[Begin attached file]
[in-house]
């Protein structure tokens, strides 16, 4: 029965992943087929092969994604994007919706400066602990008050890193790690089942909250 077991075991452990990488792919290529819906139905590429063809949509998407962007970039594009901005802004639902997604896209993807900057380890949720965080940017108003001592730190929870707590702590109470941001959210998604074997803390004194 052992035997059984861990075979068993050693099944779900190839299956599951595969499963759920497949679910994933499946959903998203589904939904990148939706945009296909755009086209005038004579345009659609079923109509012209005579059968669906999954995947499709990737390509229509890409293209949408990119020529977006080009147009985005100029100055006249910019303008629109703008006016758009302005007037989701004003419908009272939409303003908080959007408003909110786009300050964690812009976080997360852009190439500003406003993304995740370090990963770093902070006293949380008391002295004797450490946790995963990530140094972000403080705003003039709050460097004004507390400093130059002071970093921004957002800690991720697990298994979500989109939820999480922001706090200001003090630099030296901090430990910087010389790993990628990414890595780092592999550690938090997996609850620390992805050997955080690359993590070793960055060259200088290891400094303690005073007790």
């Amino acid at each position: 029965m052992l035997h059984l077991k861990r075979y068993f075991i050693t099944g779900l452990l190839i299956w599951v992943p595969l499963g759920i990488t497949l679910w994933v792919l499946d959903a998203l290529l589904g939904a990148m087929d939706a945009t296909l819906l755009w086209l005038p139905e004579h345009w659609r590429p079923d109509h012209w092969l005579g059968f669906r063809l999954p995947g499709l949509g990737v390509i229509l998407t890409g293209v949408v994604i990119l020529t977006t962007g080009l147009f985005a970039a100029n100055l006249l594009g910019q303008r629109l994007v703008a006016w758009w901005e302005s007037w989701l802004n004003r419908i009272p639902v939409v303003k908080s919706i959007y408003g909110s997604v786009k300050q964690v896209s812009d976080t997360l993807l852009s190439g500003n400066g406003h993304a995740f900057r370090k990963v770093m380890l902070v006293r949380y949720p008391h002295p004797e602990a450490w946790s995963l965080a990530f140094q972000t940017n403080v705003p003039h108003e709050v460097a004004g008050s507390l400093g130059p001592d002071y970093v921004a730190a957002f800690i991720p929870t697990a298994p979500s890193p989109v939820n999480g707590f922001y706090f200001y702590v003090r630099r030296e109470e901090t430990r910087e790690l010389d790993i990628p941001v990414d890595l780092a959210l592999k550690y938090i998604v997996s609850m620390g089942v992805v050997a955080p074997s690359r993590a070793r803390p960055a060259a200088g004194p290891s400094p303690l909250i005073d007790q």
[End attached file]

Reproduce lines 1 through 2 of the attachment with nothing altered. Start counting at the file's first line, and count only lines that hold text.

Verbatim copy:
[in-house]
């Protein structure tokens, strides 16, 4: 029965992943087929092969994604994007919706400066602990008050890193790690089942909250 077991075991452990990488792919290529819906139905590429063809949509998407962007970039594009901005802004639902997604896209993807900057380890949720965080940017108003001592730190929870707590702590109470941001959210998604074997803390004194 052992035997059984861990075979068993050693099944779900190839299956599951595969499963759920497949679910994933499946959903998203589904939904990148939706945009296909755009086209005038004579345009659609079923109509012209005579059968669906999954995947499709990737390509229509890409293209949408990119020529977006080009147009985005100029100055006249910019303008629109703008006016758009302005007037989701004003419908009272939409303003908080959007408003909110786009300050964690812009976080997360852009190439500003406003993304995740370090990963770093902070006293949380008391002295004797450490946790995963990530140094972000403080705003003039709050460097004004507390400093130059002071970093921004957002800690991720697990298994979500989109939820999480922001706090200001003090630099030296901090430990910087010389790993990628990414890595780092592999550690938090997996609850620390992805050997955080690359993590070793960055060259200088290891400094303690005073007790």